The world is watching and history will judge us on how we assume our responsibilities and our actions as they relate to the fundamental principles of the United Nations Charter.
Your Excellency, Mr. Acting President, please rest assured that I will do whatever I can to help restore good relations between Ukraine and the Russian Federation – two brotherly countries and two founding members of the United Nations.
Thank you for your attention, and I’ll be happy to take some questions.
Q: A question for you, Mr. Secretary-General, on whether the United Nations Security Council considers the opportunity to [inaudible] on the right to veto the decisions of United Nations Security Council, and what the United Nations to stop the annexation of southern and eastern parts of Ukraine.
SG: I am deeply concerned over the situation and what has happened during the last four months since the beginning of this crisis. And I have also take note of the result of the Security Council debate where the resolution was vetoed, was not adopted, by a veto. What is important at this time is that, as I have been repeatedly saying, the most important thing is that Ukraine and Russian authorities should sit down together and engage in direct and constructive dialogue. This is what I have advised President Putin and have also advised the Acting President today and yesterday.
The longer time the process of resolving these issues through peaceful resolution and dialogue [takes], the greater risk there will be for the uncontrollable situation beyond these two countries and beyond the region.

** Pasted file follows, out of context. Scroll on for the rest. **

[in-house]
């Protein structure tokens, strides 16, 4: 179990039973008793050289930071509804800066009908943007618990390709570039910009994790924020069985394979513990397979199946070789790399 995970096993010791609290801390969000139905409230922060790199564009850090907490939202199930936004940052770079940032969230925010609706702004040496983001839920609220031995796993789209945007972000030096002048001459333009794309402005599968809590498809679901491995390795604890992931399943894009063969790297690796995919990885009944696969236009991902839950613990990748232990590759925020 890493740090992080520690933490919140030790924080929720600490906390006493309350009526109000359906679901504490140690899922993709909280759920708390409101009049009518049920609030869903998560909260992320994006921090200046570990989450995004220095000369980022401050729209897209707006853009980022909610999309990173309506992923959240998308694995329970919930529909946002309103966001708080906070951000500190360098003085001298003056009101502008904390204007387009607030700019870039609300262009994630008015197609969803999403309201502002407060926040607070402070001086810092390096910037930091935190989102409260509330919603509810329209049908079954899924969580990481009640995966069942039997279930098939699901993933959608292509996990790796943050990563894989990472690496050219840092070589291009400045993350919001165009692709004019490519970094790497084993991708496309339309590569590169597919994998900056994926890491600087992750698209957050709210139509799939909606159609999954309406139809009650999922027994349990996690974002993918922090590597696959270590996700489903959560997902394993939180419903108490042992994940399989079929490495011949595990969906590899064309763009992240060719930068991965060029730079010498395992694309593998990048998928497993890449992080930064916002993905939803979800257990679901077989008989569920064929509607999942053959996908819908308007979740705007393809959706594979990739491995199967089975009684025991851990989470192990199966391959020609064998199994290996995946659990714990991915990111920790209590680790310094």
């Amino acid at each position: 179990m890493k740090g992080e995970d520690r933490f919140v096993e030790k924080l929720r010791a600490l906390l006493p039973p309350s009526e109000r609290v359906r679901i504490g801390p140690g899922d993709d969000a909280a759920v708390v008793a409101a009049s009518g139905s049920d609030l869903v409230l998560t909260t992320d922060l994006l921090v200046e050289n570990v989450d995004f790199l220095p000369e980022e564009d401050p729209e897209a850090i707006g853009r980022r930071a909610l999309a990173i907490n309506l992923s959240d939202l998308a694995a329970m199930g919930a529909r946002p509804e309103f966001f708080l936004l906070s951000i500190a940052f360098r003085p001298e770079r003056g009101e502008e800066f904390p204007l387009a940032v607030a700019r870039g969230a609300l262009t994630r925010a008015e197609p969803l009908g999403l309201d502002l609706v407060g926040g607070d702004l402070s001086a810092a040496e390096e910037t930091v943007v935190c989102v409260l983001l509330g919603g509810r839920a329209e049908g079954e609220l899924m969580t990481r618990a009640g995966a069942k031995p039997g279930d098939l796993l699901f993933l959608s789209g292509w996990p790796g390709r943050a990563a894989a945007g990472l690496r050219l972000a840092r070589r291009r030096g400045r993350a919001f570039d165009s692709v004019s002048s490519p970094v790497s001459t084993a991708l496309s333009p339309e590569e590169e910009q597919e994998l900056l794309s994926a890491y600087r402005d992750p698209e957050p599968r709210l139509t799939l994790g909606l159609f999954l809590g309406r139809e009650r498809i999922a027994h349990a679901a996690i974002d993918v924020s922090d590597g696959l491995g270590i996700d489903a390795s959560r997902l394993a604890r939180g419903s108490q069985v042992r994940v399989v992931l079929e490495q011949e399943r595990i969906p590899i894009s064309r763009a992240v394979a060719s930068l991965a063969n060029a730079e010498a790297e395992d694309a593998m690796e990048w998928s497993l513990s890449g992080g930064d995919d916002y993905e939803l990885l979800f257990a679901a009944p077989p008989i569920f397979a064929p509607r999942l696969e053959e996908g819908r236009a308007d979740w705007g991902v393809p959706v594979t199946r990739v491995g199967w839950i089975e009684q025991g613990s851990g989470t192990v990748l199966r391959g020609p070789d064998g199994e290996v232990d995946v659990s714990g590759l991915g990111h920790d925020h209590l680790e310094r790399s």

That is why I have visited Moscow and Kyiv. At the same time, all the parties should refrain from making any unnecessarily high rhetoric which may be inflammatory. All this rhetoric is not helpful; it may only generate emotions which may lead to an uncontrollable situation.
Q: [inaudible about President Putin]
SG: I am not in a position to predict any possible reactions or future course of action by President Putin. What I can tell you at this time is that I have conveyed my own, as Secretary-General of the United Nations, and also the international community’s very serious concerns that this situation must be resolved through dialogue in a peaceful manner.
His Government and the Ukrainian Government should resolve this issue peacefully through dialogue before it can develop into an uncontrollable situation. It has become a regional and even a global issue.
The political emotions among the countries and between the actors have been very much hardened. It is impacting all the work of the international community, the United Nations.
We have to resolve this issue quickly so that the leaders’ time and energy and resources could be reserved for more constructive and better use for development and humanity and humanitarian assistance, and resolving other crises like the situations in Syria and the Central African Republic.